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Arch Phys Med Rehabil. 1993 Oct;74(10):1047-55.

Family functioning and injury severity as predictors of child functioning one year following traumatic brain injury.

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Department of Rehabilitation Medicine, School of Social Work, Children's Hospital and Medical Center, University of Washington, Seattle.


This study examined changes in children's functioning in the year following traumatic brain injury (TBI) and the preinjury family and injury factors most predictive of children's overall adaptive functioning and social competence at 1 year. Ninety-four children with TBI (mild = 50, moderate = 25, severe = 19) and their families were consecutively enrolled from two regional medical centers. The age range was from 6 years to 15 years. Interviewer ratings and standard measures of family and child functioning were completed within 3 weeks of injury (measuring preinjury status), at 3 months and 1 year. Mean preinjury parent and teacher ratings of child functioning were within normal range. Older children (> or = 12 years) had worse preinjury functioning than younger children. Declines in child functioning were significantly associated with injury severity. Mild and moderately injured children had few declines in overall functioning. Severely injured children had the most dramatic early declines and improved only slightly between 3 months and 1 year; however, older children from poorly functioning families deteriorated in the same period. Injury severity and preinjury family functioning explained from 25% to 39% of the variation in child functioning at 1 year and up to 57% when the child's preinjury status was included. Children at risk for poorer adaptation following TBI can be identified and for optimal recovery should receive appropriate support services for optimal recovery.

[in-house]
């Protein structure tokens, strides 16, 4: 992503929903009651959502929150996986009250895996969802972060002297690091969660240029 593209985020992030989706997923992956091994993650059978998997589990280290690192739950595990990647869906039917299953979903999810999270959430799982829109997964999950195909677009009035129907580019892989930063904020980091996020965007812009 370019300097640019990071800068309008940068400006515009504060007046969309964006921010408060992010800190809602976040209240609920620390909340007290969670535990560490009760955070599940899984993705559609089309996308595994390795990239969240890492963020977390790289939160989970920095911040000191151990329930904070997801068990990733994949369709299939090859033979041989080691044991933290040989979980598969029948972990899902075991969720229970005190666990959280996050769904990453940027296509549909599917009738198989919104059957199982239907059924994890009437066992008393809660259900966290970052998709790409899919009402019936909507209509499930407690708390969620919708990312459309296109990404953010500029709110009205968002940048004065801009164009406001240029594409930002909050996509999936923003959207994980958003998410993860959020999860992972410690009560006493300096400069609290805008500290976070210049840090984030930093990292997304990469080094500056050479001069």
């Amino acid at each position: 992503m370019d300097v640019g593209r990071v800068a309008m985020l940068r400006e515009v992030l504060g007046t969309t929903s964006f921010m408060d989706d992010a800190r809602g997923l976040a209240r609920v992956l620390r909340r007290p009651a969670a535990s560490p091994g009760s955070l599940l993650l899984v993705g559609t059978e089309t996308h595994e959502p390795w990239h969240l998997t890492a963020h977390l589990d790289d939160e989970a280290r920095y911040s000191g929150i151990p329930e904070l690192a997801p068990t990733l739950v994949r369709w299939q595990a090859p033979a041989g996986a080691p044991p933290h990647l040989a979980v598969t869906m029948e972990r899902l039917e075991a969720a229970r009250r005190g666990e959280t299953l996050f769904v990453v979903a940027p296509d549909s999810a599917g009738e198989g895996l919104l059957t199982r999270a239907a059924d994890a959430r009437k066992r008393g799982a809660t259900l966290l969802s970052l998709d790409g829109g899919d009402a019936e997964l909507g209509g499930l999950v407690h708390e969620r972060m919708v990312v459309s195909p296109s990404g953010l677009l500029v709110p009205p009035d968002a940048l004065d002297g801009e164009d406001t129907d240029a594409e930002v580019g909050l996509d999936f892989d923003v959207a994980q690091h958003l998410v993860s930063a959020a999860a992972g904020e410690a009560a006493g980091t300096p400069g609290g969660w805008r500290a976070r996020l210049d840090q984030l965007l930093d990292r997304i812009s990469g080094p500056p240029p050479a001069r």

[Indexed for MEDLINE]

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